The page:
I do a lot of character work before I start a book, but I revisit it all at this stage too. Having read over your work, you should be able to chart every character’s journey, but you also need to be able to firm up their identity. Think about every single character the same way as your main ones – what they like, who they hate, where they live, what meal they’d order in McDonalds. Every character needs a reason to exist on the page and to do this, you need to have given them a life off the page.
Found a character you can’t be arsed to do this for? Cut them. Found a character who likes all the same things as another? Combine them.
And, like I said, I do a lot of character work before I start. You do this too, right? So your characters’ diversity reflects the diversity of your readership? Now is a good time to double-check your defaults.
Time and space. I get together a calendar (doesn’t really matter whether it’s this year’s or not) and I write down what happens as it happens across the calendar. I mean, I’ve usually done this during the draft, but… I’m flakey and change my mind and my school timetables at the drop of a hat. Also seasons make a difference. If y’all have been sitting in the park for six Friday nights in a row, the time the sun sets will have changed and so will the weather.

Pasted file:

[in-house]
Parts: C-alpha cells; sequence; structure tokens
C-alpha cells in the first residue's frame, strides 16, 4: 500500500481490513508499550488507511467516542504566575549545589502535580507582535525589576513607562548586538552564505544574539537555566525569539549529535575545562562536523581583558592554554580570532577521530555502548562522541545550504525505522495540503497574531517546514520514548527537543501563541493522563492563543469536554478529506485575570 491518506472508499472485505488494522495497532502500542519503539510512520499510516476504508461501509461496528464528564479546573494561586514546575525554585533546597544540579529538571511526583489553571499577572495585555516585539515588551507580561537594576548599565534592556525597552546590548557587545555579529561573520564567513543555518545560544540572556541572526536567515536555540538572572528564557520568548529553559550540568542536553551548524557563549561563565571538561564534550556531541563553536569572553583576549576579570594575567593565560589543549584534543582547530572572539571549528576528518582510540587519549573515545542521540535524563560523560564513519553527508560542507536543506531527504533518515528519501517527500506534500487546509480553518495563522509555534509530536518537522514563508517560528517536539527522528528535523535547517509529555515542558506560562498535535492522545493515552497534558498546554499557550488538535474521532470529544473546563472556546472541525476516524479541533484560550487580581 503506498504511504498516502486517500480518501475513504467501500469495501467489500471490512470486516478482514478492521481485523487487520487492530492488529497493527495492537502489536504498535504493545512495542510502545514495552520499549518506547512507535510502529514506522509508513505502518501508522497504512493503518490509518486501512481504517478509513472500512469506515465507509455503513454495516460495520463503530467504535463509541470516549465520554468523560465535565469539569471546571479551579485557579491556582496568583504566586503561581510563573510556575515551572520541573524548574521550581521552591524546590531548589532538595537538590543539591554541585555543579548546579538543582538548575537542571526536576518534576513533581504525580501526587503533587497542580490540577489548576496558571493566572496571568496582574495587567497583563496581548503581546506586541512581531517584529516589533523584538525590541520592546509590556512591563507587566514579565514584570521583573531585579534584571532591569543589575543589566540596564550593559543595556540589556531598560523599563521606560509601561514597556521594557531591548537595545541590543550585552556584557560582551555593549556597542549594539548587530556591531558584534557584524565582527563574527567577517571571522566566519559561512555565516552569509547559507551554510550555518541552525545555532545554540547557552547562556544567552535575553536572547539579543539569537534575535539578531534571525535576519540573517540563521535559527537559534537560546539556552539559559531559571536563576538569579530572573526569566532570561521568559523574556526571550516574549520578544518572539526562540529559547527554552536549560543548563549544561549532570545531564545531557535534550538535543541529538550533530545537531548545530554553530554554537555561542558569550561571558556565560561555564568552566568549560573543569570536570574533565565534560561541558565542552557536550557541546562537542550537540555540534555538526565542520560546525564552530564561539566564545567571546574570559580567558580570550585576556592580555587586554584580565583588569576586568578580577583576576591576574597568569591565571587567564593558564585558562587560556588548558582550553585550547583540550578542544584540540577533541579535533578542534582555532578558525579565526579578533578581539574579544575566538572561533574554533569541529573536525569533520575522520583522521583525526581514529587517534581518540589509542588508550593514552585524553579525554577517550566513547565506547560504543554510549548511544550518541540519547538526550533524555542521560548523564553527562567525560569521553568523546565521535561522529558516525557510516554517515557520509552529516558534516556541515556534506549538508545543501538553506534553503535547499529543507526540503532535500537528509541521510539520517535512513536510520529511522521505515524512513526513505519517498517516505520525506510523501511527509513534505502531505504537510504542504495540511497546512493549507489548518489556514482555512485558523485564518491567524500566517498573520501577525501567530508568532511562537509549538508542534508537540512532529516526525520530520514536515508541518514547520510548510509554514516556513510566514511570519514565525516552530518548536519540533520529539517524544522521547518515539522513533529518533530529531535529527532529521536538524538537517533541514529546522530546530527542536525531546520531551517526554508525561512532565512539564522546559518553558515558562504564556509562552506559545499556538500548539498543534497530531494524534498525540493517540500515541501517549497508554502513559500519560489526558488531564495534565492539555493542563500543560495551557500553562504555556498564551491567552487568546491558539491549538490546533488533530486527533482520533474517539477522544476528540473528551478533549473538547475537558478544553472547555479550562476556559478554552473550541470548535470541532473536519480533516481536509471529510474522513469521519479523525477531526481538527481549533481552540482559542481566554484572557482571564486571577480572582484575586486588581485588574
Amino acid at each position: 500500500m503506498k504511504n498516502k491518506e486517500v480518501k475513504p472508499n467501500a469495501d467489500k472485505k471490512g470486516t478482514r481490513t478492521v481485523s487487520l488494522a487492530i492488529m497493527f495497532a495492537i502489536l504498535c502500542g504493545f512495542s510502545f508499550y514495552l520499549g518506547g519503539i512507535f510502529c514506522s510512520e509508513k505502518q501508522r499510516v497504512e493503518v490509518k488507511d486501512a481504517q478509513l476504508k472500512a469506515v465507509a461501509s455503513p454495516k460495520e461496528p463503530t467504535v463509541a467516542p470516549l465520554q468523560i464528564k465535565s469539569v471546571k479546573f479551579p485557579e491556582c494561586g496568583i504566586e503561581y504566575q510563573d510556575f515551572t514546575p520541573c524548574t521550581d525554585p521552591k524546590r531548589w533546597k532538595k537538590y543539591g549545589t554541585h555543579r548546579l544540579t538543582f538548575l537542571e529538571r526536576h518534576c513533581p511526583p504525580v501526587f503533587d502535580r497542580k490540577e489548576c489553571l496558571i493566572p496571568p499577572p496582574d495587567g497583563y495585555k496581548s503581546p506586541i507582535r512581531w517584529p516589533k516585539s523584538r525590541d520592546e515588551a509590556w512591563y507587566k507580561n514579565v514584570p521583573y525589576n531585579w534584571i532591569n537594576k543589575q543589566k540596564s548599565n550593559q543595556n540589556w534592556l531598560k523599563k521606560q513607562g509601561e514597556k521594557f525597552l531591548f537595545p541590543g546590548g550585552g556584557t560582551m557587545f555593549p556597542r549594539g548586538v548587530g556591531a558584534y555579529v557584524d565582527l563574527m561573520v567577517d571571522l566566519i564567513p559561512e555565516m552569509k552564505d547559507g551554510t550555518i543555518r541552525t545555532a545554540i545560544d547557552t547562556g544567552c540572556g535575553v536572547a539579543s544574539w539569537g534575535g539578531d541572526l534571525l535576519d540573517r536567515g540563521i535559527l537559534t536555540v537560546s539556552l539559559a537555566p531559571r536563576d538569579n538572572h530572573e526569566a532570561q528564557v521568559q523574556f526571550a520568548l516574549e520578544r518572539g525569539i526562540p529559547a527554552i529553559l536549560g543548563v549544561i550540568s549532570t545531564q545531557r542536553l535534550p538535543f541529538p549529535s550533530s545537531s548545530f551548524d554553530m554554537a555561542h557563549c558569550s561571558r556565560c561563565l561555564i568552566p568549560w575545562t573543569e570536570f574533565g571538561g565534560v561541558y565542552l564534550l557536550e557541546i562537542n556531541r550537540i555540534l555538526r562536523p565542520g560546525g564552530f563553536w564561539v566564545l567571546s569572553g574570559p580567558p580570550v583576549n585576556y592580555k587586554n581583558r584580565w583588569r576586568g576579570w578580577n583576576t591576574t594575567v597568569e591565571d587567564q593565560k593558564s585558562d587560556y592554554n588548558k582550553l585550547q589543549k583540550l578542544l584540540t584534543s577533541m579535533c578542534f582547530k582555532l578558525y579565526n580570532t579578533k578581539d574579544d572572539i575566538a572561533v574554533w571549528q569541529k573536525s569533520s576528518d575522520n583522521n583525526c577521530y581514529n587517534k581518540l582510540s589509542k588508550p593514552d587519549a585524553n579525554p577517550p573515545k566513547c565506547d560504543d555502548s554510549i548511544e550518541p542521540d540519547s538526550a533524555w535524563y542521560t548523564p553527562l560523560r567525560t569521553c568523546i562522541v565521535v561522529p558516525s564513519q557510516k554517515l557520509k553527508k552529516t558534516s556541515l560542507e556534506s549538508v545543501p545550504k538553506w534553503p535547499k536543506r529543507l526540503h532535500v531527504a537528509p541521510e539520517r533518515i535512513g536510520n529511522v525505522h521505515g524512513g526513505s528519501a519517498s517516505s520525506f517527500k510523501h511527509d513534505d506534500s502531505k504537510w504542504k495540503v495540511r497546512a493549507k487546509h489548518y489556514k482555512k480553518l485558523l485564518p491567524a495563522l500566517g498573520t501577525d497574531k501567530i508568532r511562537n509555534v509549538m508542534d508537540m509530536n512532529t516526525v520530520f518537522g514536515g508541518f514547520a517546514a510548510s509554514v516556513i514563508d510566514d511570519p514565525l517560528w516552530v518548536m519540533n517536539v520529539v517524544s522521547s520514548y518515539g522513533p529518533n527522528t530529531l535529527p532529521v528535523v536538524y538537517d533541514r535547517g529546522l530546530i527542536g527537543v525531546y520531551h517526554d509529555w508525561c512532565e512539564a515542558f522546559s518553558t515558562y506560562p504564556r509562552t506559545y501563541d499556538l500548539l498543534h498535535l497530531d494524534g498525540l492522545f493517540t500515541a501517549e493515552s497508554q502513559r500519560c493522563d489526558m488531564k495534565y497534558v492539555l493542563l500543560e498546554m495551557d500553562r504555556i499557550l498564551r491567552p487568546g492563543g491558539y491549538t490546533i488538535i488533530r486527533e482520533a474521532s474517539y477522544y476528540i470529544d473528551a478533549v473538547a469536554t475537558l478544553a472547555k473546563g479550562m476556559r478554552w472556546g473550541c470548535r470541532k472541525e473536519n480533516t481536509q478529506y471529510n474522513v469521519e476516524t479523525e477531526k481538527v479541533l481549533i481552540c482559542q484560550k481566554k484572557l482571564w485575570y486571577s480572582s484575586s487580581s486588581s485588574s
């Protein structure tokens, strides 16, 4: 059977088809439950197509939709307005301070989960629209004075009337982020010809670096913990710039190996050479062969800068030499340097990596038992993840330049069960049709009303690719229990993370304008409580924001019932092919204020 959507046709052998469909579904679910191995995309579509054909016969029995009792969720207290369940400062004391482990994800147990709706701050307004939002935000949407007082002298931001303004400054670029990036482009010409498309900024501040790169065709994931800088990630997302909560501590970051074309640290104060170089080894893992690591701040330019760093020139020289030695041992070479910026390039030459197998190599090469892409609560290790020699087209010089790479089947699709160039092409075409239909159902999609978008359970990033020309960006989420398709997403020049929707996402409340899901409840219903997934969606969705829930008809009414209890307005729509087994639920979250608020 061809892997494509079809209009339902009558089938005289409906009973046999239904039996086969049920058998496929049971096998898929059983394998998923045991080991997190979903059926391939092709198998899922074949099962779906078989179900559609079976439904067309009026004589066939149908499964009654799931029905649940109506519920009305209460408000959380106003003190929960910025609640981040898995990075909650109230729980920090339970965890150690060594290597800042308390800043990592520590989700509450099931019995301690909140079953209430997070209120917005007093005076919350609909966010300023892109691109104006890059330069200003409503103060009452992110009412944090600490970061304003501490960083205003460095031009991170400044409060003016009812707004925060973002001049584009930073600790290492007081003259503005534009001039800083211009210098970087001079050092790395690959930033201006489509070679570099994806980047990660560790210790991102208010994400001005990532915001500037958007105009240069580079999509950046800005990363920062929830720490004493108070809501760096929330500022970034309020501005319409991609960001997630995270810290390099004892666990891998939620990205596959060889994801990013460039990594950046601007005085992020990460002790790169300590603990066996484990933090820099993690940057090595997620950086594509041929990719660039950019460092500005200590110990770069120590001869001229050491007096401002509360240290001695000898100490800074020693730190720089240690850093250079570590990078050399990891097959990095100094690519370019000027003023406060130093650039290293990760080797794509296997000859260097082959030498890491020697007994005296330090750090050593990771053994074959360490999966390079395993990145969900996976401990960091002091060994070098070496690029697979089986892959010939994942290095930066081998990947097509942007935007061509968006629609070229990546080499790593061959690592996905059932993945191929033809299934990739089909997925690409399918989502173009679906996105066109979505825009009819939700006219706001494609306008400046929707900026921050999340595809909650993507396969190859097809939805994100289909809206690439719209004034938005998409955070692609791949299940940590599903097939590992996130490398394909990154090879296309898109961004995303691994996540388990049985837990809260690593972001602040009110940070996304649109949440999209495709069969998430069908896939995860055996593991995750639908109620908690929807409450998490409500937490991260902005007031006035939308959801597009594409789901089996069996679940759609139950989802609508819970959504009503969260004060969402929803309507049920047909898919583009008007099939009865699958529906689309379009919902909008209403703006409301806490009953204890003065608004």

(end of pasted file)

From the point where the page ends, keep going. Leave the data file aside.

As for space, well, in every scene, do we know where the characters are, is there a sense of place? And, erm, is there anyone else occupying that space, because you need to address that too. If I have a conversation going on during a French lesson, the teacher’s going to notice and the people sitting nearby might hear. (Also, I really need not to hold every conversation during French lessons across seven days of the week…)
Anything that occurs to me after I’ve written notes on everything else.
So I end up with a shit ton of notes. Then I print out my manuscript, go through it chapter by chapter and apply every single note I’ve written to it, crossing stuff out, scribbling notes in the margin or writing whole scenes by hand in my note book using some kind of barely comprehensible cross-reference coding system.
Then I go back to the beginning, and I type ’em all in.
Repeat after me: writing is rewriting and rewriting is rewarding. (Kinda.)
This brilliant, Non. I am going to print this out.
I like this process. It’s so easy to get lost in revision la-la land. Thanks for putting this together!
How great to find solid editing advice *not* summarized under the ‘8 Tips to Writing Success’ headline that I’m supposed to find irresistable. Really practical, clear, comprehensive format that I think it might work for me (pray god…) Thank you, Non.
Oops: Of course I meant ‘irresistible’. Clearly must spend less time chatting in French lessons.
I love this, some great advice!
Really pleased to hear that this has been helpful! It’s always frustrated me how little advice there on revising compared to writing.